Data exchanges between companies increase a lot. The number of applications, which must be integrated increases, too. The interfaces use different technologies, protocols and data formats. Nevertheless, the integration of these applications shall be modeled in a standardized way, realized efficiently and supported by automatic tests. Such a standard exists with the Enterprise Integration Patterns (EIP) [1], which have become the industry standard for describing, documenting and implementing integration problems. Apache Camel [2] implements the EIPs and offers a standardized, internal domain-specific language (DSL) [3] to integrate applications. This article gives an introduction to Apache Camel including several code examples. 

Enterprise Integration Patterns 

EIPs can be used to split integration problems into smaller pieces and model them using standardized graphics. Everybody can understand these models easily. Besides, there is no need to reinvent the wheel every time for each integration problem. 

Using EIPs, Apache Camel closes a gap between modeling and implementation. There is almost a one-to-one relation between EIP models and the DSL of Apache Camel. This article explains the relation of EIPs and Apache Camel using an online shop example.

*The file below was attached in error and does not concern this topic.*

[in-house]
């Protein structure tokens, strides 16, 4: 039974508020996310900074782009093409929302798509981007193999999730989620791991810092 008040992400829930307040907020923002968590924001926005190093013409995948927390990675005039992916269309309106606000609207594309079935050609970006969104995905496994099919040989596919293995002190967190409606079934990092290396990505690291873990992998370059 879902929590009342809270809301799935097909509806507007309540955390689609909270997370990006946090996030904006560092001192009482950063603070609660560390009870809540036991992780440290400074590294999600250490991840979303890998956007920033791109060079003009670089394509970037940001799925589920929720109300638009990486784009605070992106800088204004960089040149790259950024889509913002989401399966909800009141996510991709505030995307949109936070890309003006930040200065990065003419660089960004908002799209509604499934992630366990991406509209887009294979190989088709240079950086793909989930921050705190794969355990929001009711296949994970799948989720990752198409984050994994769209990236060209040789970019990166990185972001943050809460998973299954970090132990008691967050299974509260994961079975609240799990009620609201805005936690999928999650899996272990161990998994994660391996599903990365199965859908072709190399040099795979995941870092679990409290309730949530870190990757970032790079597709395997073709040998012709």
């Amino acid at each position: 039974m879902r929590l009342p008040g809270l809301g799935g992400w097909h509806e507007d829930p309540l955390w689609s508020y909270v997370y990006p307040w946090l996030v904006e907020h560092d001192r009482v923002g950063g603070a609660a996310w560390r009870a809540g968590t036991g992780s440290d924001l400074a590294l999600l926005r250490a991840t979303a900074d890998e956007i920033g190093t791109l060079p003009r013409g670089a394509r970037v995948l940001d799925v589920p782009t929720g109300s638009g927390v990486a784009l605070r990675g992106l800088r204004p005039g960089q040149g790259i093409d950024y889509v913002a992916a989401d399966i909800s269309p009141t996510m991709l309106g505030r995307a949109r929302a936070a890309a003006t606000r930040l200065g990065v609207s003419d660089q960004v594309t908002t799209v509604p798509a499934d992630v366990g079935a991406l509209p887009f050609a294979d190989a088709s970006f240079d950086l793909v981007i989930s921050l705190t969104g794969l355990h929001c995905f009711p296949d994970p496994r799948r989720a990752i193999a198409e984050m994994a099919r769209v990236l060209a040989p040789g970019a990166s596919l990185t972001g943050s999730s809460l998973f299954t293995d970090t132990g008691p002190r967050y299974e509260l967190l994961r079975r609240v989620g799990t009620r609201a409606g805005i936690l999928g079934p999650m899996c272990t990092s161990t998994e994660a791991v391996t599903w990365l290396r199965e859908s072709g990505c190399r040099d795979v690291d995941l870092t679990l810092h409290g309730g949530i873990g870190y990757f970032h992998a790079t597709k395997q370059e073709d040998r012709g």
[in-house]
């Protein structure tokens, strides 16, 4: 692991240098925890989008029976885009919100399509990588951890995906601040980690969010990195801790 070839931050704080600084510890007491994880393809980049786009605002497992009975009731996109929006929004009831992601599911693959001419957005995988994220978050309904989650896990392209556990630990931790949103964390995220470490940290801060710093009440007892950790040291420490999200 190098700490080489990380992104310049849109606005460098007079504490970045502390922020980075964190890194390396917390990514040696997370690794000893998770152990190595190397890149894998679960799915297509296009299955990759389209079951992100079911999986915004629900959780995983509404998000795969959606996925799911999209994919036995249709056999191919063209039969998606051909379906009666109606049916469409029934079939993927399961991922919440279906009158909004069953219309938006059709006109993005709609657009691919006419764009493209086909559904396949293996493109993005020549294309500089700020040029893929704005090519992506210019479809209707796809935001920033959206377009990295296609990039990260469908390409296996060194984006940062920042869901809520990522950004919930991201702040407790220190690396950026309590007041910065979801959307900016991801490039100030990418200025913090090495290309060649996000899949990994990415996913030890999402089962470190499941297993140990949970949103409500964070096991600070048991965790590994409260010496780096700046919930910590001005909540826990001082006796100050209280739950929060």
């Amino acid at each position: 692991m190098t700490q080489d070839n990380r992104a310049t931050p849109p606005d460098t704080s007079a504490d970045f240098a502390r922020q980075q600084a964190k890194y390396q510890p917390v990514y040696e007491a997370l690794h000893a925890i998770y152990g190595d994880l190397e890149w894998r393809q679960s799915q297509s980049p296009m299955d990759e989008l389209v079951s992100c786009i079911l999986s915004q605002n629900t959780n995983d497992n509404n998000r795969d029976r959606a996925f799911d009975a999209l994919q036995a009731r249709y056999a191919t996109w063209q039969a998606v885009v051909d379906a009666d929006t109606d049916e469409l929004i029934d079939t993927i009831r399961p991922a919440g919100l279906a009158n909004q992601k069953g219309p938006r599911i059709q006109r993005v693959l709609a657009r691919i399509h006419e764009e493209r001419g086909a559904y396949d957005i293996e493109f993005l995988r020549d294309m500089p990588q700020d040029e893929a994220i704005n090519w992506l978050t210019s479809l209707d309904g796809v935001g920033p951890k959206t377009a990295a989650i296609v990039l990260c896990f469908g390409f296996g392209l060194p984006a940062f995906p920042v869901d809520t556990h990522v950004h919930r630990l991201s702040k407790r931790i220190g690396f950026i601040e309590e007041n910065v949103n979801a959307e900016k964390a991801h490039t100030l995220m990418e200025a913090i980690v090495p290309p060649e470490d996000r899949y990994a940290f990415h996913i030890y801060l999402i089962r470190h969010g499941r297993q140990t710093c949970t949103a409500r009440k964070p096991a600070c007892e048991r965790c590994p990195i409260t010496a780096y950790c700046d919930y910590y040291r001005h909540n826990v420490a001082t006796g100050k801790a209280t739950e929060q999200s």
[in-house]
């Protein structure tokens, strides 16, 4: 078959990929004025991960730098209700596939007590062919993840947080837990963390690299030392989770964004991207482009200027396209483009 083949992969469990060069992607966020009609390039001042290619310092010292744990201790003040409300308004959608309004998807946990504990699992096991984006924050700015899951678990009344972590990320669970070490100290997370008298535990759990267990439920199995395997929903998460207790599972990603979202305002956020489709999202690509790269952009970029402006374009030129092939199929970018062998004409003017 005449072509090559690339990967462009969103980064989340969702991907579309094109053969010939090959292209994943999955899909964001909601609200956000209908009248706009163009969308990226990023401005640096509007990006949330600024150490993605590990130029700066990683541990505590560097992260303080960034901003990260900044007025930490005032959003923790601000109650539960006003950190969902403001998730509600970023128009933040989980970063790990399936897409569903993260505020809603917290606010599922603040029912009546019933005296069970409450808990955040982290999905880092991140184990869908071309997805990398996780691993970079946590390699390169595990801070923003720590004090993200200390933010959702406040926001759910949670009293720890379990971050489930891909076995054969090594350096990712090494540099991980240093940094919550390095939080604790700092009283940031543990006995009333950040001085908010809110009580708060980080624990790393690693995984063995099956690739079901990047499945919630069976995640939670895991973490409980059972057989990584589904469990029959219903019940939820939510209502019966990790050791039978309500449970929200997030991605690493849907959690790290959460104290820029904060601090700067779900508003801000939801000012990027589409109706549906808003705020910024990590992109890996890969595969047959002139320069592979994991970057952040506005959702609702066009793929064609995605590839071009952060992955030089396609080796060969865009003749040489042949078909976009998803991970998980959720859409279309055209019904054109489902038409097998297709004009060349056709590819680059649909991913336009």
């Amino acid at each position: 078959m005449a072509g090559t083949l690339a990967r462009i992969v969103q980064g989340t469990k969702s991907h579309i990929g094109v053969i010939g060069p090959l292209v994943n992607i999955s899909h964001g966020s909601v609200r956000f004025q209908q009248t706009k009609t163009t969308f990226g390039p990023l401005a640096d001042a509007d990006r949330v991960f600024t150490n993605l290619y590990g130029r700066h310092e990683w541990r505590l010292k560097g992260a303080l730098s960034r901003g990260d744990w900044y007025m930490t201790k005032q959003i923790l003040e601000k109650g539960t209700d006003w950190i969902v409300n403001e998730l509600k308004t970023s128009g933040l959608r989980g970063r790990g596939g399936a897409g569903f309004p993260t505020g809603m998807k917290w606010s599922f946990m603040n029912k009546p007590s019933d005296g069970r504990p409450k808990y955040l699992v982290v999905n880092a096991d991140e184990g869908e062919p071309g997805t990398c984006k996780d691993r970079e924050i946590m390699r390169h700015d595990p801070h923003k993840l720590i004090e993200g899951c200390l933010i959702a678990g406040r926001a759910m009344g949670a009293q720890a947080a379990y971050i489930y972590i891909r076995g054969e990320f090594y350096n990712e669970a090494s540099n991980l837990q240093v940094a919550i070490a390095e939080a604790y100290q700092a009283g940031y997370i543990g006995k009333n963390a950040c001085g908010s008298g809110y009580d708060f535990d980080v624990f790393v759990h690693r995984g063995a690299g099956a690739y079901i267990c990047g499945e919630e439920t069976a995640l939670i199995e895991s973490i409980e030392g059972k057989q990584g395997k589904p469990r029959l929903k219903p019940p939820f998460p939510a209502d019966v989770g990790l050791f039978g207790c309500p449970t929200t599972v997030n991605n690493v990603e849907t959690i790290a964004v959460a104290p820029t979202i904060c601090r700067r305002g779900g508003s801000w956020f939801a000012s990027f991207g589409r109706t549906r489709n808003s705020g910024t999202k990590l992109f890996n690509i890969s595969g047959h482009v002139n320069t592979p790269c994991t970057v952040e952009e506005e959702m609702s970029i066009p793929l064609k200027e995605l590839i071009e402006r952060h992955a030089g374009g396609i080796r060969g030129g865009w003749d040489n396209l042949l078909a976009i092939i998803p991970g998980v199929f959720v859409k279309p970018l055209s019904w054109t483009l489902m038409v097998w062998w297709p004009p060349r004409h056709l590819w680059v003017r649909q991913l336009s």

Use Case: Handling Orders in an Online Shop 

The main concepts of Apache Camel are introduced by implementing a small use case. Starting your own project should be really easy after reading this article. The easiest way to get started is using a Maven archetype [4]. This way, you can rebuild the following example within minutes. Of course, you can also download the whole example at once[5]. 

Figure 1 shows the example from EIP perspective. The task is to process orders of an online shop. Orders arrive in csv format. At first, the orders have to be transformed to the internal format. Order items of each order must be split because the shop only sells dvds and cds. Other order items are forwarded to a partner.

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Apache Camel Tutorial - Introduction to EIP, Routes, Components, Testing and other Concepts